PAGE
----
Siem’s 10-shot penalty foils bid to save Tour card

The Daily Telegraph - Sport - - Sport - By James Cor­ri­gan GOLF COR­RE­SPON­DENT

It was not quite the 58-shot penalty suf­fered by Lee Anne Walker at the Se­nior LPGA Cham­pi­onship, but Mar­cel Siem’s 10-shot in­frac­tion at the French Open yes­ter­day en­sured this week would be re­mem­bered for eye-wa­ter­ing and score­card-ru­in­ing sanc­tions.

It was a sim­ple, hon­est mis­take by the Ger­man at Le Golf Na­tional, but so had been Walker’s the pre­vi­ous day in Indiana.

Siem – a four-time win­ner on the Euro­pean Tour who most mem­o­rably lifted the World Cup along­side Bern­hard Langer in 2006 – be­lieved the pre­ferred lies rule was in op­er­a­tion on the soggy Ry­der Cup lay­out and lifted, cleaned and re­placed his ball on five fair­ways on the front nine. How­ever, on the 10th tee, he was in­formed pre­ferred lies were not ap­pli­ca­ble, mean­ing he had in­curred a two-shot penalty for each vi­o­la­tion.

So, in­stead of be­ing one over par, Siem, was in fact 11 over and, hav­ing ar­rived in Ver­sailles des­per­ate for a good fin­ish to help him re­tain his card, that was more than the 39-year-old could stom­ach and he im­me­di­ately walked in.

With the pace­set­ters – New Zealand’s Ryan Fox and South African Ge­orge Coet­zee on six un­der, that was prob­a­bly a wise choice on be­half of a player ranked 794th in the world and with­out a top-10 fin­ish in two years. “It was a lit­tle too much for me and I dis­qual­i­fied my­self,” Siem wrote on Face­book. “I thought I owed you all the ex­pla­na­tion.”

In con­trast, Walker al­most rev­elled in the faux pas that took her way over par. The in­no­cent trans­gres­sion saw an 85 and 74 turned into a 127 and 90 re­spec­tively. “I may have made the Guin­ness Book of World Records,” Walker said yes­ter­day. “It was my fault for not know­ing the rules.”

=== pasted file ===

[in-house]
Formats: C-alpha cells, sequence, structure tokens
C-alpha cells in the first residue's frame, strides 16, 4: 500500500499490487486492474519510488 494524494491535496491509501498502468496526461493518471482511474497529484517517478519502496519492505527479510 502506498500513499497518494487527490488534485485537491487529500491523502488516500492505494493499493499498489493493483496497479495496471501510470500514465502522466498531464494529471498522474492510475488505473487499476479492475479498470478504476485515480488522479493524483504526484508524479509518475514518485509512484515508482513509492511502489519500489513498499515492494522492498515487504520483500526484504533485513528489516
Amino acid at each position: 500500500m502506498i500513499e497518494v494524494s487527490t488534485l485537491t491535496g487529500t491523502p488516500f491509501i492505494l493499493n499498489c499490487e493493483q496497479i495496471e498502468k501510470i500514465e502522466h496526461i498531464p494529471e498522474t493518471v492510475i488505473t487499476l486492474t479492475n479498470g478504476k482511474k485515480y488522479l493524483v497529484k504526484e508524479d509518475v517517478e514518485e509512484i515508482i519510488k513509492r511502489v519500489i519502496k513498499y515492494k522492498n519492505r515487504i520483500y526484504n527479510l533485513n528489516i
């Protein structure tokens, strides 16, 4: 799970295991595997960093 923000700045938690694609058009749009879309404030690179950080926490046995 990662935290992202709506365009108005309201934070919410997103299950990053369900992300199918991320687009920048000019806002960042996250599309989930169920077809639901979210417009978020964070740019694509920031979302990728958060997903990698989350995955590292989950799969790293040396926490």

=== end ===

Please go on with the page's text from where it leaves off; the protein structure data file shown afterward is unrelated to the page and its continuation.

In fair­ness to the 47-year-old, who is now work­ing as an es­tate agent, she has not been on the LPGA Tour since 2008 and was not aware of the re­cent over­haul to the rule book that came into ef­fect. Walker was alert to the ne­ces­sity of tak­ing penalty drops from knee level, but did not know about Rule 10.2b. This dis­al­lows cad­dies from stand­ing be­hind the player as they pre­pare to hit a shot.

Walker broke this rule on 21 oc­ca­sions in the first round and eight times in the sec­ond round be­fore her play­ing part­ners no­ticed on her 33rd hole. With­out the penal­ties, Walker would have missed the cut by one shot, but as it turned out, they awarded her more public­ity than the even­tual win­ner, He­len Alfredsson from Swe­den.

“What can you do at that point?” Walker said. “I wasn’t in­jured and wasn’t go­ing to dis­qual­ify my­self – that was my score, and ev­ery­one gets to see it. I had a great week, see­ing ev­ery­one again. I’m glad I went.”

Mean­while, the LPGA and Ladies Euro­pean Tour have con­firmed they are in merger talks and are work­ing to com­plete terms of a new agree­ment in time to present it to LET play­ers at their an­nual meet­ing next month.

Caught out: Mar­cel Siem learns that pre­ferred lies are not in play yes­ter­day

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